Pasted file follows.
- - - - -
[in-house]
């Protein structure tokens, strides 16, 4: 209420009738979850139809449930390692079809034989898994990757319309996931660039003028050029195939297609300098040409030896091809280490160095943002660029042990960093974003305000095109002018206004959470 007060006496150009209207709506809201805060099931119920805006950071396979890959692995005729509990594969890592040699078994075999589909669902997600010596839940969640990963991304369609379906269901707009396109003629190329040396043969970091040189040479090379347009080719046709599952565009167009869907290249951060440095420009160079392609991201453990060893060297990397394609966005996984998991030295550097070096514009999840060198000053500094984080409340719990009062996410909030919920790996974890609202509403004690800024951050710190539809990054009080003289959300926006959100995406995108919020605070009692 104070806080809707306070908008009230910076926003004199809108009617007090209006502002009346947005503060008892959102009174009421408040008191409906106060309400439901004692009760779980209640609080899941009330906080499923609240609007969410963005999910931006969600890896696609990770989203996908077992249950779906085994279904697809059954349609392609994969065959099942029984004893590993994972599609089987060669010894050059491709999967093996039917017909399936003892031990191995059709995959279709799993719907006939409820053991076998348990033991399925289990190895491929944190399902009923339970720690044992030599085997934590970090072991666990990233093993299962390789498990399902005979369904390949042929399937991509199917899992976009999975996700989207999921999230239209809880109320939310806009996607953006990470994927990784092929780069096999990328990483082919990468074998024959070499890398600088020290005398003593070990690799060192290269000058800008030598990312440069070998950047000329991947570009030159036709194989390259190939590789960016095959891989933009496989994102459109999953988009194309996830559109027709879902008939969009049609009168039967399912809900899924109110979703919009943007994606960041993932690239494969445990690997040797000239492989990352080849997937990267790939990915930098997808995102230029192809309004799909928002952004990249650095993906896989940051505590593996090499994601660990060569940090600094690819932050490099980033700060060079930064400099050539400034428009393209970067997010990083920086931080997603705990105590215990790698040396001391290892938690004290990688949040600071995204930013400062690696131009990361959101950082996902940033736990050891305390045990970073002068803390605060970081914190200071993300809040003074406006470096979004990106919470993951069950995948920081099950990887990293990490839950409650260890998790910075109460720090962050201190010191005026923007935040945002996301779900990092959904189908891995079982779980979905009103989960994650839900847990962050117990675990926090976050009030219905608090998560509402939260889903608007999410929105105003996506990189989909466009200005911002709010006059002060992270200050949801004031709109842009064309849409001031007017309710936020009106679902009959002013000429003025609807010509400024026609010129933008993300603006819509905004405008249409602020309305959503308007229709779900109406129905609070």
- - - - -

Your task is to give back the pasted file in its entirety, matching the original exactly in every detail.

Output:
[in-house]
């Protein structure tokens, strides 16, 4: 209420009738979850139809449930390692079809034989898994990757319309996931660039003028050029195939297609300098040409030896091809280490160095943002660029042990960093974003305000095109002018206004959470 007060006496150009209207709506809201805060099931119920805006950071396979890959692995005729509990594969890592040699078994075999589909669902997600010596839940969640990963991304369609379906269901707009396109003629190329040396043969970091040189040479090379347009080719046709599952565009167009869907290249951060440095420009160079392609991201453990060893060297990397394609966005996984998991030295550097070096514009999840060198000053500094984080409340719990009062996410909030919920790996974890609202509403004690800024951050710190539809990054009080003289959300926006959100995406995108919020605070009692 104070806080809707306070908008009230910076926003004199809108009617007090209006502002009346947005503060008892959102009174009421408040008191409906106060309400439901004692009760779980209640609080899941009330906080499923609240609007969410963005999910931006969600890896696609990770989203996908077992249950779906085994279904697809059954349609392609994969065959099942029984004893590993994972599609089987060669010894050059491709999967093996039917017909399936003892031990191995059709995959279709799993719907006939409820053991076998348990033991399925289990190895491929944190399902009923339970720690044992030599085997934590970090072991666990990233093993299962390789498990399902005979369904390949042929399937991509199917899992976009999975996700989207999921999230239209809880109320939310806009996607953006990470994927990784092929780069096999990328990483082919990468074998024959070499890398600088020290005398003593070990690799060192290269000058800008030598990312440069070998950047000329991947570009030159036709194989390259190939590789960016095959891989933009496989994102459109999953988009194309996830559109027709879902008939969009049609009168039967399912809900899924109110979703919009943007994606960041993932690239494969445990690997040797000239492989990352080849997937990267790939990915930098997808995102230029192809309004799909928002952004990249650095993906896989940051505590593996090499994601660990060569940090600094690819932050490099980033700060060079930064400099050539400034428009393209970067997010990083920086931080997603705990105590215990790698040396001391290892938690004290990688949040600071995204930013400062690696131009990361959101950082996902940033736990050891305390045990970073002068803390605060970081914190200071993300809040003074406006470096979004990106919470993951069950995948920081099950990887990293990490839950409650260890998790910075109460720090962050201190010191005026923007935040945002996301779900990092959904189908891995079982779980979905009103989960994650839900847990962050117990675990926090976050009030219905608090998560509402939260889903608007999410929105105003996506990189989909466009200005911002709010006059002060992270200050949801004031709109842009064309849409001031007017309710936020009106679902009959002013000429003025609807010509400024026609010129933008993300603006819509905004405008249409602020309305959503308007229709779900109406129905609070």